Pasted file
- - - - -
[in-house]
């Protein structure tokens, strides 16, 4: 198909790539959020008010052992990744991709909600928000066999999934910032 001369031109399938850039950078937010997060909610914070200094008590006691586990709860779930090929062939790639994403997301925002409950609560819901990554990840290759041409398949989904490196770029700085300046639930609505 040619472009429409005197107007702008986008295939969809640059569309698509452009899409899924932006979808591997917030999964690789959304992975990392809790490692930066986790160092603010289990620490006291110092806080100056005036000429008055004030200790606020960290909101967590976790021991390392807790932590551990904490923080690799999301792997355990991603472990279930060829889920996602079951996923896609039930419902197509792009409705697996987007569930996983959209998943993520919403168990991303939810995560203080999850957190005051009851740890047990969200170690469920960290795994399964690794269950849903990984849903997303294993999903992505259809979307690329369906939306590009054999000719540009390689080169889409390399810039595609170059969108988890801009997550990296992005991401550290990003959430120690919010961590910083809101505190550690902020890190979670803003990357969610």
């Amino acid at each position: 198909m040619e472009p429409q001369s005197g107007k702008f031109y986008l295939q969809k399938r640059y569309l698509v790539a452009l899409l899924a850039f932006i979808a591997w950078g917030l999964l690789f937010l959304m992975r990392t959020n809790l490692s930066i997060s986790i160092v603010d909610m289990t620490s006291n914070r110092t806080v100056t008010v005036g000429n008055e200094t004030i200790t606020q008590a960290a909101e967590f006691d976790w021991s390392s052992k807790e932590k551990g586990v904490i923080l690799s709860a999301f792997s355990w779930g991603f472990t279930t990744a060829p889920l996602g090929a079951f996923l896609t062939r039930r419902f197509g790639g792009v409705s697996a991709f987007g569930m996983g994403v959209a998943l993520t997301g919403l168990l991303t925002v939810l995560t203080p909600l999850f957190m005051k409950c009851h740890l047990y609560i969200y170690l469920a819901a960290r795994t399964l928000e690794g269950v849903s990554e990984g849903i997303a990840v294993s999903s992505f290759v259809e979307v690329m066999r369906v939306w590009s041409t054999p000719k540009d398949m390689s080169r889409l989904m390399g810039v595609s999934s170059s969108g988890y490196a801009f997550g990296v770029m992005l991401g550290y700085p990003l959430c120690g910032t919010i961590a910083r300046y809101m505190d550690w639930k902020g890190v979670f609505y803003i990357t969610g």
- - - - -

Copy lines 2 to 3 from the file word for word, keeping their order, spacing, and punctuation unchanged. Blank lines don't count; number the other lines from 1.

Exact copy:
């Protein structure tokens, strides 16, 4: 198909790539959020008010052992990744991709909600928000066999999934910032 001369031109399938850039950078937010997060909610914070200094008590006691586990709860779930090929062939790639994403997301925002409950609560819901990554990840290759041409398949989904490196770029700085300046639930609505 040619472009429409005197107007702008986008295939969809640059569309698509452009899409899924932006979808591997917030999964690789959304992975990392809790490692930066986790160092603010289990620490006291110092806080100056005036000429008055004030200790606020960290909101967590976790021991390392807790932590551990904490923080690799999301792997355990991603472990279930060829889920996602079951996923896609039930419902197509792009409705697996987007569930996983959209998943993520919403168990991303939810995560203080999850957190005051009851740890047990969200170690469920960290795994399964690794269950849903990984849903997303294993999903992505259809979307690329369906939306590009054999000719540009390689080169889409390399810039595609170059969108988890801009997550990296992005991401550290990003959430120690919010961590910083809101505190550690902020890190979670803003990357969610």
């Amino acid at each position: 198909m040619e472009p429409q001369s005197g107007k702008f031109y986008l295939q969809k399938r640059y569309l698509v790539a452009l899409l899924a850039f932006i979808a591997w950078g917030l999964l690789f937010l959304m992975r990392t959020n809790l490692s930066i997060s986790i160092v603010d909610m289990t620490s006291n914070r110092t806080v100056t008010v005036g000429n008055e200094t004030i200790t606020q008590a960290a909101e967590f006691d976790w021991s390392s052992k807790e932590k551990g586990v904490i923080l690799s709860a999301f792997s355990w779930g991603f472990t279930t990744a060829p889920l996602g090929a079951f996923l896609t062939r039930r419902f197509g790639g792009v409705s697996a991709f987007g569930m996983g994403v959209a998943l993520t997301g919403l168990l991303t925002v939810l995560t203080p909600l999850f957190m005051k409950c009851h740890l047990y609560i969200y170690l469920a819901a960290r795994t399964l928000e690794g269950v849903s990554e990984g849903i997303a990840v294993s999903s992505f290759v259809e979307v690329m066999r369906v939306w590009s041409t054999p000719k540009d398949m390689s080169r889409l989904m390399g810039v595609s999934s170059s969108g988890y490196a801009f997550g990296v770029m992005l991401g550290y700085p990003l959430c120690g910032t919010i961590a910083r300046y809101m505190d550690w639930k902020g890190v979670f609505y803003i990357t969610g």